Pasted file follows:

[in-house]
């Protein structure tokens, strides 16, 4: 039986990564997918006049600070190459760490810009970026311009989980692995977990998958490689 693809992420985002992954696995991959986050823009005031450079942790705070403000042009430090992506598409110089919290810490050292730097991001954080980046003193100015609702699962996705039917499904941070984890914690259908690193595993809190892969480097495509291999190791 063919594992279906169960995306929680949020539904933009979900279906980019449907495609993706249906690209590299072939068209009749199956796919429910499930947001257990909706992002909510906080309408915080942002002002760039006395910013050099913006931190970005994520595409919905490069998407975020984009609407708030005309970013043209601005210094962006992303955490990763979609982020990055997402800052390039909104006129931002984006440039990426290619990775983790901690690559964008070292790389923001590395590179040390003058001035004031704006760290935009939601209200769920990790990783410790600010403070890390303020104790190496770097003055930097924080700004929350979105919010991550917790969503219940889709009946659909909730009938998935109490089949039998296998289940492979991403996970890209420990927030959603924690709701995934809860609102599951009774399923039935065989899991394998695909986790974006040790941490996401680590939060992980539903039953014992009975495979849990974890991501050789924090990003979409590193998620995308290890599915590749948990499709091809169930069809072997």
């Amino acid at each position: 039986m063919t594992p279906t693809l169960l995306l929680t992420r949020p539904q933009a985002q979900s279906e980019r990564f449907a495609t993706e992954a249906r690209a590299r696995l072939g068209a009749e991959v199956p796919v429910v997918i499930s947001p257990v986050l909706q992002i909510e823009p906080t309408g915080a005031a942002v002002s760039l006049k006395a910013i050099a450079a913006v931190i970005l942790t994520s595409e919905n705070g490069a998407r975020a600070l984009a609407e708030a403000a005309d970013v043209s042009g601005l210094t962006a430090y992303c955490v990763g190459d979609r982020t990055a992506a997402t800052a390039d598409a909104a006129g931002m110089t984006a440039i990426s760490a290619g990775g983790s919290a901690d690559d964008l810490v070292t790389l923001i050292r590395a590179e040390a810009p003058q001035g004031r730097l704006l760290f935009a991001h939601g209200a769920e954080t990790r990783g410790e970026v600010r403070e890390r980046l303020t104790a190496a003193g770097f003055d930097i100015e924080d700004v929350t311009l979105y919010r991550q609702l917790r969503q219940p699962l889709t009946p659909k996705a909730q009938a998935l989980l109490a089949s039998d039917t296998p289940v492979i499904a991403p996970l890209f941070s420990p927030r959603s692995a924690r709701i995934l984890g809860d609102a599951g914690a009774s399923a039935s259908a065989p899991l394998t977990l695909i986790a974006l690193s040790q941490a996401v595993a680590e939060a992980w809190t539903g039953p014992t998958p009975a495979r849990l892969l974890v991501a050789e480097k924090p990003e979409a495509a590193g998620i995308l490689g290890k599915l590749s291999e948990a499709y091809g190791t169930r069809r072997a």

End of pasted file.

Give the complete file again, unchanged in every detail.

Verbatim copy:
[in-house]
């Protein structure tokens, strides 16, 4: 039986990564997918006049600070190459760490810009970026311009989980692995977990998958490689 693809992420985002992954696995991959986050823009005031450079942790705070403000042009430090992506598409110089919290810490050292730097991001954080980046003193100015609702699962996705039917499904941070984890914690259908690193595993809190892969480097495509291999190791 063919594992279906169960995306929680949020539904933009979900279906980019449907495609993706249906690209590299072939068209009749199956796919429910499930947001257990909706992002909510906080309408915080942002002002760039006395910013050099913006931190970005994520595409919905490069998407975020984009609407708030005309970013043209601005210094962006992303955490990763979609982020990055997402800052390039909104006129931002984006440039990426290619990775983790901690690559964008070292790389923001590395590179040390003058001035004031704006760290935009939601209200769920990790990783410790600010403070890390303020104790190496770097003055930097924080700004929350979105919010991550917790969503219940889709009946659909909730009938998935109490089949039998296998289940492979991403996970890209420990927030959603924690709701995934809860609102599951009774399923039935065989899991394998695909986790974006040790941490996401680590939060992980539903039953014992009975495979849990974890991501050789924090990003979409590193998620995308290890599915590749948990499709091809169930069809072997």
């Amino acid at each position: 039986m063919t594992p279906t693809l169960l995306l929680t992420r949020p539904q933009a985002q979900s279906e980019r990564f449907a495609t993706e992954a249906r690209a590299r696995l072939g068209a009749e991959v199956p796919v429910v997918i499930s947001p257990v986050l909706q992002i909510e823009p906080t309408g915080a005031a942002v002002s760039l006049k006395a910013i050099a450079a913006v931190i970005l942790t994520s595409e919905n705070g490069a998407r975020a600070l984009a609407e708030a403000a005309d970013v043209s042009g601005l210094t962006a430090y992303c955490v990763g190459d979609r982020t990055a992506a997402t800052a390039d598409a909104a006129g931002m110089t984006a440039i990426s760490a290619g990775g983790s919290a901690d690559d964008l810490v070292t790389l923001i050292r590395a590179e040390a810009p003058q001035g004031r730097l704006l760290f935009a991001h939601g209200a769920e954080t990790r990783g410790e970026v600010r403070e890390r980046l303020t104790a190496a003193g770097f003055d930097i100015e924080d700004v929350t311009l979105y919010r991550q609702l917790r969503q219940p699962l889709t009946p659909k996705a909730q009938a998935l989980l109490a089949s039998d039917t296998p289940v492979i499904a991403p996970l890209f941070s420990p927030r959603s692995a924690r709701i995934l984890g809860d609102a599951g914690a009774s399923a039935s259908a065989p899991l394998t977990l695909i986790a974006l690193s040790q941490a996401v595993a680590e939060a992980w809190t539903g039953p014992t998958p009975a495979r849990l892969l974890v991501a050789e480097k924090p990003e979409a495509a590193g998620i995308l490689g290890k599915l590749s291999e948990a499709y091809g190791t169930r069809r072997a």